Primidone, an anticonvulsant, belongs to the pyrimidinedione class. Phenobarbital (major) and phenylethylmalonamide (PEMA) (minor) are active metabolites of this class of anticonvulsants. Primidone is mainly used to treat complex partial, simple partials, generalized tonic-clonic seizures, and myoclonic, akinetic seizures. This anticonvulsant, since the 1980's, has been used to treat essential tremor, as an alternative to propranolol. Primidone, unlike anticonvulsants like carbamazepine and valproic acid, is not the preferred medicine to treat bipolar disorder or any other psychiatric issue. Additionally, it is not a prescribed widely to treat neuropathic pain, trigeminal neuralgia, or migraine. Sometimes, however, Primidone is used for the treatment of long QT syndrome, cerebral palsy, and athetosis.
At one point of time, this medicine was a crucial part in the treatment of partial and generalized seizures. It, in combination with phenytoin, was also commonly used for secondarily generalized seizures originating in the temporal lobes. The early 1980's witnessed the growing popularity of carbamazepine over Primidone, as the latter had higher incidence of sedation. With time, more and more anticonvulsants hit the market, leading to a decline in popularity of Primidone. As a result, major Western pharmaceutical players withdrew from the manufacture and sale of this medicine. In the developed world, Primidone has become an almost obsolete medicine, thanks to the availability of a large number of anticonvulsants.
Primidone differs from other anticonvulsants as it interacts with voltage-gated sodium channels that curb high-frequency insistent firing of action potentials. Compared to phenobarbital, it is less harmful in overdose. Primidone, like carbamazepine, phenobarbital, and phenytoin, induces metabolic enzymes in the liver, thereby accelerating the metabolism of other medicines. Like anticonvulsants of the pre-1989 era, Primidone has been linked with hyperhomocysteinemia, folate deficiency and its various symptoms (birth defects, depression, and megaloblastic anemia), reduced calcium absorption, and various bone-related diseases. In addition, Primidone has an inclination to induce sedation, like other anticonvulsants.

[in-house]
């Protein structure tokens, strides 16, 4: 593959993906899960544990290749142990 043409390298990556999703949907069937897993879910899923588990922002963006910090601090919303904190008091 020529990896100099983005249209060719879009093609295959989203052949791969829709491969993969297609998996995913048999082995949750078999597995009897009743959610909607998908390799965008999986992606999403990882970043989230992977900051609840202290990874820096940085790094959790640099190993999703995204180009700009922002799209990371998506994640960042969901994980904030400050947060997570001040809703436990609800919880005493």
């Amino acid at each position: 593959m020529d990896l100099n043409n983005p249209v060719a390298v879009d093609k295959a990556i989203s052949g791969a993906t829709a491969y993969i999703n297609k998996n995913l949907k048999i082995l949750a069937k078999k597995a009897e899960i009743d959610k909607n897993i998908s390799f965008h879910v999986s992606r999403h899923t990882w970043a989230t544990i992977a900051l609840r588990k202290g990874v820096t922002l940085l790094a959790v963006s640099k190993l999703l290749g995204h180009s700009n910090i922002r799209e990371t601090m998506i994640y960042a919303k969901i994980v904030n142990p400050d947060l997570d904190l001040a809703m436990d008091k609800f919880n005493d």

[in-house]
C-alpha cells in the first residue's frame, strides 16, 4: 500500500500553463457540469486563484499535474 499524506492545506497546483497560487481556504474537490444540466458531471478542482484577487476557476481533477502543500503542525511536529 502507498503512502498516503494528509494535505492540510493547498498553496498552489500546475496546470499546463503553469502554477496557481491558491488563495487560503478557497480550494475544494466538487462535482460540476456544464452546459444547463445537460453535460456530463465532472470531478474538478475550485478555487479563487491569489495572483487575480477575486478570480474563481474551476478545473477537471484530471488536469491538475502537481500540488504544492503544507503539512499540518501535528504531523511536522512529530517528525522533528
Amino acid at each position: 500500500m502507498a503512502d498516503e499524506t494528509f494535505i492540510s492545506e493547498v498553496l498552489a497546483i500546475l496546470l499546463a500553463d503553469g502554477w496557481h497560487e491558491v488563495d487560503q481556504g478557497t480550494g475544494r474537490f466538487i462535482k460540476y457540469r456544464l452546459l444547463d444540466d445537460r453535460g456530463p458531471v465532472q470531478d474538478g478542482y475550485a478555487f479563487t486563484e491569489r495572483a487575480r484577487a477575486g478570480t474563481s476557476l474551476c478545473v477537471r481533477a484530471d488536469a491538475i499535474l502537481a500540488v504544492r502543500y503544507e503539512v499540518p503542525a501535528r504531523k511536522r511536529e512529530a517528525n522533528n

To check epilepsy related seizures. By checking and lessening the intensity of seizures, you can lead a better life. Also, it reduces the risks that may arise when you lose consciousness, and minimizes the possibility of frequent, repeated seizures. Primidone, that falls under the class barbiturate anticonvulsants, checks the abnormal electrical activity associated with the human brain because of a seizure.
Primidone should be taken orally, 3-4 times a day, with food (if it causes stomach upset) or without food, or as suggested by your doctor. To prevent side effects such as drowsiness and dizziness, your doctor may prescribe this medicine at a low dose before going to bed, and increase the dosage gradually. In case you have been using some other anticonvulsant, your doctor may ask you to continue taking that medication, and gradually lessen the dosage when you start taking Primidone. You should abide by the doctor's instructions. The dosage of Primidone is based on your medical health, blood levels of primidone, use of other medications to treat seizures, and response to treatment. You must give a few weeks to find the best dose for your health. When this drug is administered in such a way that its level is constant in your body, it yields maximum benefit. Hence, you should consume this drug at evenly distributed intervals. Therefore, you should take this medication at the same time every day. Primidone or any other anticonvulsant should not be taken without medical prescription. Sudden withdrawal of Primidone may worsen the seizure, or result in difficult-to-treat seizure (status epilepticus). Withdrawal symptoms has been associated with Primidone, especially when the patient has been a regular user of the medication, or if the medication has been administered in high doses. Such symptoms like anxiety, hallucinations, twitching, trouble sleeping may develop if the medication is stopped suddenly. This can also lead to severe seizures, and sometimes death. To prevent these symptoms, your doctor may lessen your dosage slowly. You should report withdrawal symptoms to your doctor immediately. Addiction to drugs is also a side effect of primidone. This side effect may intensify if you have had a drug (or alcohol) abuse history. Primidone should be consumed at the prescribed timing. Your doctor should be immediately notified if the seizure control worsens.
Primidone is believed to lower the brain activity (in some areas), and inhibit abnormal neuron firing that results in seizures.
You must not discontinue Primidone without your doctor's consent as this may cause severe and repeated seizures.
This medication should be stored 68-77 degrees F (25 degrees C) in a dry place, away from direct light. This medicament should not be stored in the bathroom. Also, it should be kept away from kids and pets. Unless otherwise mentioned, you must not flush the medications down the urinal or the drain. If you do not need the product anymore, or if the medication has reached its expiry date, you should discard it in a proper manner. You can also talk to your pharmacist or your local waste disposal organization to learn about the correct ways to discard your product.